Google Summer of Code (GSoC) was such a great experience for students like me. I learned so much about open source communities as well as contributing to their complex projects. I also learned a great deal from my mentors, Konstantin and Cathal, about programming and software engineering practices. In my opinion, the most valuable lesson I got from GSoC was what it was like to be a Software Engineer, which prepared me to continue the pursuit of my dream career in technology.
GSoC is a program hosted by Google for students to spend their summer contributing to open source projects from various organizations. Fortunately, my proposal for a project called Scrapy in Python Software Foundation got accepted. Before I applied for the program, I had no idea what open source was, so I decided to take some small steps to get started on contributing. I spent 3 months studying smaller projects within the Scrapy organization to familiarize myself with the code. I found the application easier after I got used to contributing. I also received a lot of help from people within the community, especially from Konstantin, who was to be my GSoC mentor. From my experience, it was extremely important to have a willingness to learn and ask for help when anyone wanted to start participating in an open source project.
In the beginning, I did not know what to expect at GSoC due to the mixed review from students. I figured since it is an individual project for each student, their experiences must be different from one another. I also wondered how a student-built project could have significant impact on the community. However, I came out of GSoC with a completely different perspective. I learned that it was me who would make or break my project, and I was responsible to push myself harder. I also believed my project was a success because I got other contributors’ attention and, hopefully, I inspired more students to do the same thing!
The first week of GSoC was the most confusing part of the program, because my original project proposal was too generic. It took more effort than I anticipated to build the product I planned on originally. However, it was okay, because it was a common mistake among students, since most of us never worked on a large scale project before.
I was first assigned to profile the Scrapy project spider to identify the components that had significant run time to implement speed improvement. It is a meticulous process, so I had to spend so much time on it. I was bored because I thought I did not join GSoC to analyze graphs. However, I learned that everything had to start small. I could spend less time on profiling and started coding instead, but I would be building something meaningless, since I wasn’t sure which component to be optimized. I believe it is an analogy to building a skyscraper with an insecure foundation.
After a lot of time profiling, I finally found out what component needed optimization, the URL parsing library from CPython urllib. I then had to profile again. I was getting impatient, since I couldn’t get my hands on coding yet. The potential libraries fell into 2 types: those that didn’t improve anything at all and those that were fast but not compatible with Scrapy. I felt hopeless from being stuck on the same problem for such a long time. However, we, student developers, will have to experience that eventually. I took a deep breath and continued with the task that I was assigned. Eventually, I decided to build a library from scratch to replace urllib, and I named the project Scurl (GitHub repository).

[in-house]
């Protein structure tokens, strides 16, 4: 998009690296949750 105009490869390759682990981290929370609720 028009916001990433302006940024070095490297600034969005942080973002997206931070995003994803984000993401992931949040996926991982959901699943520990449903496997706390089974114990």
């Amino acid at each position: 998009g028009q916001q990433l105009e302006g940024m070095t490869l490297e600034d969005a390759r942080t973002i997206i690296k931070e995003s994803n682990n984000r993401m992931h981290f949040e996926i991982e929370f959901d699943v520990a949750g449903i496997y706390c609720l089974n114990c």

After a month developing Scurl, I got it to a stable stage. However, the Chromium source I used was from another project on Github, so Scurl would not last long if the Chromium source could not be updated. What if Chromium would release a patch to the components that the library uses? Or the source code would change completely in 20 years? My project would be thrown away.
Chromium is a gigantic project. Building the Chromium Source on an average machine is slower than a snail running half a mile (quoted from here). Working with just 2 components of the project was really difficult. Since I did not have any prior experience working on Chromium’s source, or C++, I spent a lot of time trying to track which source files I needed for my project. It was taking me too long to figure it out, and I thought of giving up several times. However, giving up was not an option, since I already spent two and a half months for the project. Despite the struggle, I learned how to update the Chromium source code, which allowed others to maintain this library with ease.
Overall, GSoC gave me a chance to be a better software developer. Not only did I have an opportunity to hone my programming skills, I also trained my mind to be ready for the career path that I chose. I am truly grateful for the experience that I had. I want to thank my mentors, Konstantin and Cathal for their help and support, and I hope that I have inspired others to go out of their comfort zones to do the same!
Special thanks to Tram Nguyen and Samuel Coveney for helping me edit this article!